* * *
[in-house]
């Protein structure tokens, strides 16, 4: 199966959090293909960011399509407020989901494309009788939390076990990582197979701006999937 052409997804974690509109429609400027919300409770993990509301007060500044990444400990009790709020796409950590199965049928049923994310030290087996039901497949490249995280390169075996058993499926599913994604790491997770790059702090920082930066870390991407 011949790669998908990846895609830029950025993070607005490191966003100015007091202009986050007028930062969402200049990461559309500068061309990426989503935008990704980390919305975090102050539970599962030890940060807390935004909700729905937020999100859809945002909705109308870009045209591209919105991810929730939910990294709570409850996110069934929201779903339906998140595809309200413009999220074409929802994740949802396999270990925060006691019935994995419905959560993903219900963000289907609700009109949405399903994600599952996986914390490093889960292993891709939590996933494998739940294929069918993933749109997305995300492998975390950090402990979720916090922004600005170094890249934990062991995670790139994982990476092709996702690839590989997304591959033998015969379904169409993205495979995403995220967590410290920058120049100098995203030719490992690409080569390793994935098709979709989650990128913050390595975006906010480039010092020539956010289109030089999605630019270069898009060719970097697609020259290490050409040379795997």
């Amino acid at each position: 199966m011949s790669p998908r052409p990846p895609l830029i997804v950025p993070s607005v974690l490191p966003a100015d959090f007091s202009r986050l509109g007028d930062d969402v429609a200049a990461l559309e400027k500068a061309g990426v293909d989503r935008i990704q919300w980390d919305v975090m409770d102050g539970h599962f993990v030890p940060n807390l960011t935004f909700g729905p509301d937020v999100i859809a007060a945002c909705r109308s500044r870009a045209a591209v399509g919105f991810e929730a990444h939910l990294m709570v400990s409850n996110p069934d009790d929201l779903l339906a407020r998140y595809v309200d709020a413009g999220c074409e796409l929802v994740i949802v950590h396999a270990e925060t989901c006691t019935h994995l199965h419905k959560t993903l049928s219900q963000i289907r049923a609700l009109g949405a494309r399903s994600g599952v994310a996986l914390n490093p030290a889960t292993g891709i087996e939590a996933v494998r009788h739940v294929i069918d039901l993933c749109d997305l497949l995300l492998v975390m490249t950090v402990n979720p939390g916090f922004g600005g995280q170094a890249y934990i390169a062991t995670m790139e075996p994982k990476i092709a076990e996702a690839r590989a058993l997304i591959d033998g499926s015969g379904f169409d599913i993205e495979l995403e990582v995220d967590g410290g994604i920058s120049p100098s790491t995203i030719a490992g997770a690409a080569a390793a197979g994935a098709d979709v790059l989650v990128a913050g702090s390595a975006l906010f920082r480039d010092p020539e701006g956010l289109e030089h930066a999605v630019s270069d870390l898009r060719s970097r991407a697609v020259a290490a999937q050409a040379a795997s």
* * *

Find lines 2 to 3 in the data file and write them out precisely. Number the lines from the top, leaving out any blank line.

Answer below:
């Protein structure tokens, strides 16, 4: 199966959090293909960011399509407020989901494309009788939390076990990582197979701006999937 052409997804974690509109429609400027919300409770993990509301007060500044990444400990009790709020796409950590199965049928049923994310030290087996039901497949490249995280390169075996058993499926599913994604790491997770790059702090920082930066870390991407 011949790669998908990846895609830029950025993070607005490191966003100015007091202009986050007028930062969402200049990461559309500068061309990426989503935008990704980390919305975090102050539970599962030890940060807390935004909700729905937020999100859809945002909705109308870009045209591209919105991810929730939910990294709570409850996110069934929201779903339906998140595809309200413009999220074409929802994740949802396999270990925060006691019935994995419905959560993903219900963000289907609700009109949405399903994600599952996986914390490093889960292993891709939590996933494998739940294929069918993933749109997305995300492998975390950090402990979720916090922004600005170094890249934990062991995670790139994982990476092709996702690839590989997304591959033998015969379904169409993205495979995403995220967590410290920058120049100098995203030719490992690409080569390793994935098709979709989650990128913050390595975006906010480039010092020539956010289109030089999605630019270069898009060719970097697609020259290490050409040379795997």
């Amino acid at each position: 199966m011949s790669p998908r052409p990846p895609l830029i997804v950025p993070s607005v974690l490191p966003a100015d959090f007091s202009r986050l509109g007028d930062d969402v429609a200049a990461l559309e400027k500068a061309g990426v293909d989503r935008i990704q919300w980390d919305v975090m409770d102050g539970h599962f993990v030890p940060n807390l960011t935004f909700g729905p509301d937020v999100i859809a007060a945002c909705r109308s500044r870009a045209a591209v399509g919105f991810e929730a990444h939910l990294m709570v400990s409850n996110p069934d009790d929201l779903l339906a407020r998140y595809v309200d709020a413009g999220c074409e796409l929802v994740i949802v950590h396999a270990e925060t989901c006691t019935h994995l199965h419905k959560t993903l049928s219900q963000i289907r049923a609700l009109g949405a494309r399903s994600g599952v994310a996986l914390n490093p030290a889960t292993g891709i087996e939590a996933v494998r009788h739940v294929i069918d039901l993933c749109d997305l497949l995300l492998v975390m490249t950090v402990n979720p939390g916090f922004g600005g995280q170094a890249y934990i390169a062991t995670m790139e075996p994982k990476i092709a076990e996702a690839r590989a058993l997304i591959d033998g499926s015969g379904f169409d599913i993205e495979l995403e990582v995220d967590g410290g994604i920058s120049p100098s790491t995203i030719a490992g997770a690409a080569a390793a197979g994935a098709d979709v790059l989650v990128a913050g702090s390595a975006l906010f920082r480039d010092p020539e701006g956010l289109e030089h930066a999605v630019s270069d870390l898009r060719s970097r991407a697609v020259a290490a999937q050409a040379a795997s």